“The fact that it’s not like anything either one of us have done before is what makes this so interesting for me,” Lanegan said last year. “When you have done as much stuff as Joe and I, you have to constantly search for the different and challenging to keep yourself engaged.”
Speaking to NME in a far-ranging interview in 2020, Lanegan reflected on his drug-taking past, getting sober, disagreements with former band members and his famously turbulent time on tour with Liam Gallagher, supporting Oasis.
In the interview, Lanegan also revealed how he was offered a much bigger role with Queens of the Stone Age.
“Josh [Homme] asked me to be the singer in the Queens before they made the first record,” he explained. “This is while the Trees were still supposedly together. I listened to it and thought: ‘I think it’s fantastic, but you need to be the singer of this thing.’”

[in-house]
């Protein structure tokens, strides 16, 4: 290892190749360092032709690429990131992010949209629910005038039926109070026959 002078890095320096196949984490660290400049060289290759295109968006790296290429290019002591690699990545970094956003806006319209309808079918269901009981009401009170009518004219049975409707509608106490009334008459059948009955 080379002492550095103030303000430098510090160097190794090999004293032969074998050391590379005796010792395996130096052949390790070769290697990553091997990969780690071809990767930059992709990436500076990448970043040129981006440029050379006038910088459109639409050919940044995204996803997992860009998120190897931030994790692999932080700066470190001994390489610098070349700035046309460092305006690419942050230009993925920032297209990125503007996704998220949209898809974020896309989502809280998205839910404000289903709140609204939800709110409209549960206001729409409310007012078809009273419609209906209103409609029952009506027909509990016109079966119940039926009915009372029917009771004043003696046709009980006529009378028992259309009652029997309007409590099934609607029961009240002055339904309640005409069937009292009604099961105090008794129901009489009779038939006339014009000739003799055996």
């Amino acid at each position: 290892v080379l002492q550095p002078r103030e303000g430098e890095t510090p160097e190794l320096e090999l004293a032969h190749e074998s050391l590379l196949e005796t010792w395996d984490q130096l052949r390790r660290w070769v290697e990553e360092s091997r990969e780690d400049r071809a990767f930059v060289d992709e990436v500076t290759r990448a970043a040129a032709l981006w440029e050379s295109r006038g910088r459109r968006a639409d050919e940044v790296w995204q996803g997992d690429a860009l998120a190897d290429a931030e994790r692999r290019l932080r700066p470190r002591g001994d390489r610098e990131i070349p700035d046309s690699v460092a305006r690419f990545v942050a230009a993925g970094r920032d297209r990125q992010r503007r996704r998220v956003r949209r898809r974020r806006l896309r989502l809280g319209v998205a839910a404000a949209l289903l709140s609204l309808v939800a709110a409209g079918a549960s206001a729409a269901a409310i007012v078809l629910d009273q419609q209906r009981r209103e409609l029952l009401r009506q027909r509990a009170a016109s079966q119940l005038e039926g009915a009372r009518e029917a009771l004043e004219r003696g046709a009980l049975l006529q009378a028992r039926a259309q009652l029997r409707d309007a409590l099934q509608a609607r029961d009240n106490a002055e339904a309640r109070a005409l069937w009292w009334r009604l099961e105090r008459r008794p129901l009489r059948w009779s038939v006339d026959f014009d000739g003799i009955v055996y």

Lanegan said it also coincided with his time going into rehab. “Also, as it turned out,” he continued, “I was institutionalised for almost a year, so I missed out on the opportunity to sing on it.”
Lanegan later played on 2000’s ‘Rated R’ and 2002’s ‘Songs For The Deaf’. He continued: “Josh’s concept of having three singers seemed weird at the time but it was really great. I’m really proud of what we did with ‘Songs For The Deaf’. That line-up with Nick Oliveri, Josh and I was easily the most powerful band I’ve been in, ever.”
Lanegan’s 12th solo album, ‘Straight Songs Of Sorrow’ arrived in 2020 and served as a companion to his other far-reaching memoir, Sing Backwards And Weep. NME gave the record a four-star review upon release, with writer Kevin EG Perry praising it as “open and viscerally honest” and “music that salves the soul”.
Paying tribute, Peter Hook wrote: “Mark Lanegan was a lovely man. He led a wild life that some of us could only dream of. He leaves us with fantastic words and music! Thank god that through all of that he will live forever.”